Contagious virus outbreak spreads in dogs across CQ
A CONTAGIOUS canine cough is spreading across the region, with many dogs showing symptoms of the viral outbreak.
Maraboon Vet Surgery owner Angela Sutherland said while it wasn’t a fatal virus, it could be an uncomfortable experience for dogs who contracted it.
“We recognised the first cases in late October, and are continuing to see a large number of cases in the Central Highlands region,” she said.
“This outbreak is also being experienced at other kennels and regions throughout different parts of Australia.”
Mrs Sutherland said canine cough, also known as infectious tracheobronchitis, was one of the most common respiratory diseases in dogs.
It is an airborne virus and can travel large distances, making it highly contagious and difficult to control.
The most common symptom is a harsh sounding cough, often finishing with gagging, often occurring about 10 days after exposure from another susceptible or affected dog.
Usually, the severity diminishes during the first five days, although the cough may persist for 10-20 days.
“As this is very similar to the common cold, 95 per cent of cases we see do not need any treatment and the dogs recover within 3-10 days,” Mrs Sutherland said.
“Some dogs will cough and bring up a small amount of white foam, but if they are otherwise happy, eating and drinking normally, there is little concern.”
If you suspect your dog is affected, it is recommended your dog be kept as quiet as possible, as undue stress or excitement can cause symptoms to become worse.
Urgent treatment is required if signs of lethargy, loss of appetite, or greenish nasal discharge occurs and the cough persists.
“If these symptoms appear, organise a time to see your vet as soon as possible,” Mrs Sutherland said.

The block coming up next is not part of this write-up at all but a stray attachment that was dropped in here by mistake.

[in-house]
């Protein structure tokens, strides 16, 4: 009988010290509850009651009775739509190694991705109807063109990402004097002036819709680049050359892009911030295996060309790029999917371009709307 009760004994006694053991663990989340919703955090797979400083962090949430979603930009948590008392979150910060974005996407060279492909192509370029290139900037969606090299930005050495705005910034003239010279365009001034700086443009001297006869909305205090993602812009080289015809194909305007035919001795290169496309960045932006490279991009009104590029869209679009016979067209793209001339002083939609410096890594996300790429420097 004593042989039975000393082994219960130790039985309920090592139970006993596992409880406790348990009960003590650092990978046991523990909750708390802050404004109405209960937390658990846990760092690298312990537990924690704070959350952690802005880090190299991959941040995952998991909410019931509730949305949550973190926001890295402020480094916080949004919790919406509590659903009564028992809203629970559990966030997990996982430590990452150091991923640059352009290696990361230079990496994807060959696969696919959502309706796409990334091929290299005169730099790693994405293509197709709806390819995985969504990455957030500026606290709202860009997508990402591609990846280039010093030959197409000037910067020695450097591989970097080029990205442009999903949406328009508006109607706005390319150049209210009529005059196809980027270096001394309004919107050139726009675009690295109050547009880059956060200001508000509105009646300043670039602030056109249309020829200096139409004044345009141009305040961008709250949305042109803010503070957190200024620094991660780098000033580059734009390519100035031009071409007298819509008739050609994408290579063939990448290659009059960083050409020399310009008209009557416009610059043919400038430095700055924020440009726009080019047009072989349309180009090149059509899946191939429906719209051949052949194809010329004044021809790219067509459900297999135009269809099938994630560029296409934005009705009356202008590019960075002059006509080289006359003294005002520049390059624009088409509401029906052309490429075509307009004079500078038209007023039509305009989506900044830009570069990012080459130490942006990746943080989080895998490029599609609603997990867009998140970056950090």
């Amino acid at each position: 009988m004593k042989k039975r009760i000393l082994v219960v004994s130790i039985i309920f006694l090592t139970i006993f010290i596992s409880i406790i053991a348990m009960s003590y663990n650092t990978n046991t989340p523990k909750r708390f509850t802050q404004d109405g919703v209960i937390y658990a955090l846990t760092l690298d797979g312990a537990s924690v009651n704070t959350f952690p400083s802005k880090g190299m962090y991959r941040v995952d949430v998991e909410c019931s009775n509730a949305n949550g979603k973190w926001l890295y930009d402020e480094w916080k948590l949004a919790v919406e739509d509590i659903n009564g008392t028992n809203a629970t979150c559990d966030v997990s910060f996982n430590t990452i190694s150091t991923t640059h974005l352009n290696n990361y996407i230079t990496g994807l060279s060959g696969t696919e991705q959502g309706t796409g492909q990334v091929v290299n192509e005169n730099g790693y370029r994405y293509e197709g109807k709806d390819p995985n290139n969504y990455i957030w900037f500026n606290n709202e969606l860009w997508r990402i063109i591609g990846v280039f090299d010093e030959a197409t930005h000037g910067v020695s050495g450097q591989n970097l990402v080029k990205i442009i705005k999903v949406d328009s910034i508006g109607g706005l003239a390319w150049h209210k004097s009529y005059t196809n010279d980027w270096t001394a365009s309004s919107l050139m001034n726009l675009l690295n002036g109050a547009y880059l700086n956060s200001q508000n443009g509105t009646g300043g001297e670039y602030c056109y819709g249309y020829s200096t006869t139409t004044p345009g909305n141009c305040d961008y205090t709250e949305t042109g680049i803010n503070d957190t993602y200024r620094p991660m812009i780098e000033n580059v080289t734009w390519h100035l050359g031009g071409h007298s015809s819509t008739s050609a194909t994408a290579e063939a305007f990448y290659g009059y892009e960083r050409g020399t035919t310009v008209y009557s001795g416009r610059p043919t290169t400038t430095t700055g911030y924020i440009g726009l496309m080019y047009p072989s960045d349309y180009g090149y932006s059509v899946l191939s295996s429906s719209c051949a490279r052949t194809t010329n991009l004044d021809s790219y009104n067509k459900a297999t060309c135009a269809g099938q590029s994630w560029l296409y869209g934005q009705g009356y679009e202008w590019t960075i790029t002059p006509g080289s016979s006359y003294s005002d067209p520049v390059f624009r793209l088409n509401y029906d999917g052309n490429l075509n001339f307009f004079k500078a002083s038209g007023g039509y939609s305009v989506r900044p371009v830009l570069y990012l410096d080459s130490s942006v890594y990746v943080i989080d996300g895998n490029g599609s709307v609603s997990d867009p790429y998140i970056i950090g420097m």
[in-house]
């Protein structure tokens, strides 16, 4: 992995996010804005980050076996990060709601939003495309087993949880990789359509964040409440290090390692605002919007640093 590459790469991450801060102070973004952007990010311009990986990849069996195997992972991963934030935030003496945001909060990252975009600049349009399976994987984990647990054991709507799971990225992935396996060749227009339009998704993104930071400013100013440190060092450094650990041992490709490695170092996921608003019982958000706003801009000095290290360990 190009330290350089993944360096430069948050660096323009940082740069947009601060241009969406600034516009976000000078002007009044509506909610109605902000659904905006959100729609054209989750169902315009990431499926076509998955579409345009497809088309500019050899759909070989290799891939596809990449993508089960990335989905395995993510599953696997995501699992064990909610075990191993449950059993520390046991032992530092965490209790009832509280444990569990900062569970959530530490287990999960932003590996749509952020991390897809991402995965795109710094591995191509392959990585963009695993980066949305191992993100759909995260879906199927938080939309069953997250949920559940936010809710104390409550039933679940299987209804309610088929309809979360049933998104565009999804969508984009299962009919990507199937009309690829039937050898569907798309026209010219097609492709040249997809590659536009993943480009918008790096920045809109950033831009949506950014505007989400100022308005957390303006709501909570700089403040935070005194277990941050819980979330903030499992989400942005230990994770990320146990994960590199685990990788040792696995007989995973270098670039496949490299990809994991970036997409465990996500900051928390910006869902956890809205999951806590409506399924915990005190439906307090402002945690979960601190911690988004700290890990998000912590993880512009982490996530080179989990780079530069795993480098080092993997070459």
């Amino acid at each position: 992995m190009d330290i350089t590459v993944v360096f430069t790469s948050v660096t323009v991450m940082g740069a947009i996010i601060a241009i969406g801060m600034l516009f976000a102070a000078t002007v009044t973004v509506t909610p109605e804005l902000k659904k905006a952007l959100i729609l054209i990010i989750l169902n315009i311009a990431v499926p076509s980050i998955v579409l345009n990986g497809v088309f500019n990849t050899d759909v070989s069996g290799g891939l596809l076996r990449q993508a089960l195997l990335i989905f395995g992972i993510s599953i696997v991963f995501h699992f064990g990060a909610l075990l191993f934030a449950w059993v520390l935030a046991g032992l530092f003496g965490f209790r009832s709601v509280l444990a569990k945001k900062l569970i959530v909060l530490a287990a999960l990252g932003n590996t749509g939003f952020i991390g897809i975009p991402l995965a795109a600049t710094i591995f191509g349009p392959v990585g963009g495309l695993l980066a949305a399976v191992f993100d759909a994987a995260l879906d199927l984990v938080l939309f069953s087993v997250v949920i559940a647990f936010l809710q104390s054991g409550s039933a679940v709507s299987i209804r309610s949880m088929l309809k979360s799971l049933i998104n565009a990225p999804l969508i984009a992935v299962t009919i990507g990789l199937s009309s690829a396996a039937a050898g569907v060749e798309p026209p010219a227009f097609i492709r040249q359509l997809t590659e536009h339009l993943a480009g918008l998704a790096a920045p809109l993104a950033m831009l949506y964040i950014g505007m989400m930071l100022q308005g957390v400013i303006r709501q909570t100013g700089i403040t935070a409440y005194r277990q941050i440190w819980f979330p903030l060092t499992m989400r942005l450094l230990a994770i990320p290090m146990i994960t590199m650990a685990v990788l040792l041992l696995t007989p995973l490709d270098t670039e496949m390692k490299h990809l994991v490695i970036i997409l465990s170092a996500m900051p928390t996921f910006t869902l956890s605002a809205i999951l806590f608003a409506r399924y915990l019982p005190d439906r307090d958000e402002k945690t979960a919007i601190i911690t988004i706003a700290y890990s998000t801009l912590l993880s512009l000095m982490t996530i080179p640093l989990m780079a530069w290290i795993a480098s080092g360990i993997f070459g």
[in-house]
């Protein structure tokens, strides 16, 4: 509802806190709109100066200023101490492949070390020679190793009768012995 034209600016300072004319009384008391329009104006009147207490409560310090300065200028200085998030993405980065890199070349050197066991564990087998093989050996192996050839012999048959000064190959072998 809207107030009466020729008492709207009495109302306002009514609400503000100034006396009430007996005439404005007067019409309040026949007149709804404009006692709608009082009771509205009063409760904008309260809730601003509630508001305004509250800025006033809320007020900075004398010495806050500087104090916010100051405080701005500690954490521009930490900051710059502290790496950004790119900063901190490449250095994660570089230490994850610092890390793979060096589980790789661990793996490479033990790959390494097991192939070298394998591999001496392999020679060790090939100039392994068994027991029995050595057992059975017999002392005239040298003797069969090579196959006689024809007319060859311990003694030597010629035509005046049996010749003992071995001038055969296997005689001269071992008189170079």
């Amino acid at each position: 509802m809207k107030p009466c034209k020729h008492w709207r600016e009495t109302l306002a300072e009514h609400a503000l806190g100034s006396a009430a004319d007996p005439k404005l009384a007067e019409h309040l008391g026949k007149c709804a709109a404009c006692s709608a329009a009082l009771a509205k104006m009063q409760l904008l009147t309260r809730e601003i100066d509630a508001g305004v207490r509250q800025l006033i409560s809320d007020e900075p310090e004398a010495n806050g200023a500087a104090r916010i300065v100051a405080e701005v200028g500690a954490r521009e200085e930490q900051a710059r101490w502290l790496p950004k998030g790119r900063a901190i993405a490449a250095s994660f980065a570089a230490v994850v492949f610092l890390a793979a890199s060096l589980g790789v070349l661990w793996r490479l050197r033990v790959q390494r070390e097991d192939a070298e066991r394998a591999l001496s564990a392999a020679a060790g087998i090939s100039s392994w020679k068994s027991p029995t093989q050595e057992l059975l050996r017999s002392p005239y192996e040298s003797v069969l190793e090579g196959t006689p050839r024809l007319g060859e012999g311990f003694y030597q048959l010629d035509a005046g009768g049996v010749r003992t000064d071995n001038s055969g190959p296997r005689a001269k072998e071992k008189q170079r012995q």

While many cases have occurred after staying at the kennel, she said dogs could become infected in any social situations, including in parks, dog runs, obedience classes, dog shows or kennels.
“Even if your dog is vaccinated there is still some risk of infection,” Mrs Sutherland said.
“Unfortunately it is not just kennelling your dog that can put your pet at risk.”
Owners are encouraged to take measures to avoid dogs socialising with other dogs to minimise the chances of being infected.
“Unfortunately using boarding kennels presents a high risk of catching this virus due to the fact that most dogs do not show any symptoms while being boarded,” Mrs Sutherland said.
“This makes it very difficult to determine which dogs are contagious.
“As we have learned in 2020, viruses can be unpredictable and difficult to control even with dramatic measures.
“If you must board your pet during this busy season, please do not bring them to the resort if they are unwell.
“Similar to child care centres, you will be asked to pick up your pet if it is showing any signs of being unwell for the benefit of the other guests.”
Of all dogs exhibiting the current canine cough virus, Mrs Sutherland said they all returned negative results for all known infectious causes of Canine Cough.
“To do our part in developing future preventions, we have passed this information onto universities, vaccine companies, a pathologist, and a virologist.
“We are working through the next steps with the above experts if the coughing continues in our community for an extended period of time.”
Mrs Sutherland wanted to assure the community that Maraboon Pet Resort and veterinary clinic was working with experts to gain as much information as possible and was taking extra precautions to ensure the safety of all animals.
“The Maraboon Pet Resort is always extremely diligent in ensuring all pets are fully vaccinated on arrival, no unwell pets are allowed to board at our facility, and increased cleaning and disinfecting protocols are in place,” she said.